Ontario’s Ministry of Transportation has committed to building a concrete median barrier along Highway 401 in Chatham-Kent and Elgin County.
The decision comes after months of lobbying by area activists who argued a solid barrier would save lives along the area some call “carnage alley.”
“We will be building a concrete barrier,” read a statement from Kathryn McGarry, Minister of Transportation. “However before we do so, we need to do the necessary planning work, which includes an Environmental Assessment to widen this stretch of Highway 401.”
The move was a result of additional analysis and “important conversations with families and advocates,” she added.
Alysson Storey, has been leading the effort to have concrete barriers installed since Aug. 29, 2017 when her friend Sarah Payne and her five-year-old daughter, Freya Payne, of London, were killed in a crossover collision on the highway.
“The grief is still very raw for a lot of us and this doesn’t bring them back. A lot of us have spent a lot of time trying to make sure this doesn’t happen again and I’m very happy that at least we’re starting this process today,” said Storey. “It’s bittersweet to be honest, but we’re certainly happy the first steps are being taken.”
In the short-term, high-tension cables will be built along the highway, something advocates felt would not provide adequate protection for motorists.
“The team at MTO has found a way to expedite the installation of these barriers, starting in a few months, so that they will be up sooner than originally planned,” stated McGarry. “High-tension cable barriers will enhance safety on this stretch of highway as has been proven in many other jurisdictions, including Michigan.”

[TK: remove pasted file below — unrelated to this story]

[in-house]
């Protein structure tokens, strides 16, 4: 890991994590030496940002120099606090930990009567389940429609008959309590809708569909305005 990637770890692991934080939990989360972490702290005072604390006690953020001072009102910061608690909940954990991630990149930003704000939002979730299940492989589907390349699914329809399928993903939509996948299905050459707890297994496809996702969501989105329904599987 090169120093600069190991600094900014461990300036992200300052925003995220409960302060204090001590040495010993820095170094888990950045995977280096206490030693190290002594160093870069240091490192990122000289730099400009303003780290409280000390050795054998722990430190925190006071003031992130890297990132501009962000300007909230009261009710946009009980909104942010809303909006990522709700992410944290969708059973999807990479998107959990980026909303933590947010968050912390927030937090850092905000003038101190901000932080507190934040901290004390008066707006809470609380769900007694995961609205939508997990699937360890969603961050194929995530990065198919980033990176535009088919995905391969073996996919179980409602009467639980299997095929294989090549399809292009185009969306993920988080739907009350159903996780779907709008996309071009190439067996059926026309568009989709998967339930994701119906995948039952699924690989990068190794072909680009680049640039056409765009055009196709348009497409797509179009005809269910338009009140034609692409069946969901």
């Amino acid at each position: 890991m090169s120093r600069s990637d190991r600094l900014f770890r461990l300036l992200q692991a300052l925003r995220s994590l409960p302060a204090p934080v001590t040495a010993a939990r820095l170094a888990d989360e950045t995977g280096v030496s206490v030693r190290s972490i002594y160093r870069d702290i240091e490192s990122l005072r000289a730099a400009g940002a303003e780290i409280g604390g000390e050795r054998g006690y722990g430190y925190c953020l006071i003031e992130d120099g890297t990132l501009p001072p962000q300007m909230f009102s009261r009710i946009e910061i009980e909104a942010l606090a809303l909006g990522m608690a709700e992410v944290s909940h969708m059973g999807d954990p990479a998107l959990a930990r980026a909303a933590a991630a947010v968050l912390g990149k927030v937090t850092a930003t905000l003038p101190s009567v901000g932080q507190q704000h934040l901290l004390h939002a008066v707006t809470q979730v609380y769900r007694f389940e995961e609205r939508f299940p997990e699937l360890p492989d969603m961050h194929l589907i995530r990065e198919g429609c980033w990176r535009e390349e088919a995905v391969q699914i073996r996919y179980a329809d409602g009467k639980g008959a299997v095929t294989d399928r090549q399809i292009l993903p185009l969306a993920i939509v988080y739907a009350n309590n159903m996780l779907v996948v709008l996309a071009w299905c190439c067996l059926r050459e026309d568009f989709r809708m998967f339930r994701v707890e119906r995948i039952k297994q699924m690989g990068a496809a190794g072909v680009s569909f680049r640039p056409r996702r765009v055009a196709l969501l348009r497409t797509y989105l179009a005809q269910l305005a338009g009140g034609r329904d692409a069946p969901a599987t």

As the leader of the Build the Barrier group, Storey said cable barriers will be a “satisfactory” short-term solution.
“We’re happy with that as an interim measure and we will be holding the minister to her commitment today to ensure concrete median barriers are built,” she explained.
Storey pointed to the fact there were 22 collisions along Highway 401 in Chatham-Kent last week during a brief period of heavy snow, something she pointed to as further evidence barriers are needed to keep drivers safe.
“It’s called ‘Carnage Alley’ for a reason. It’s a very grim nickname for Chatham-Kent and Elgin County,” she said. “It’s not one we want for very long and a concrete barrier will finish that off once and for all.”
Build the Barrier is planning a town hall with Elgin-Middlesex-London MPP Jeff Yurek at the Lambeth Community Centre on Beattie Street in London starting at 7 p.m.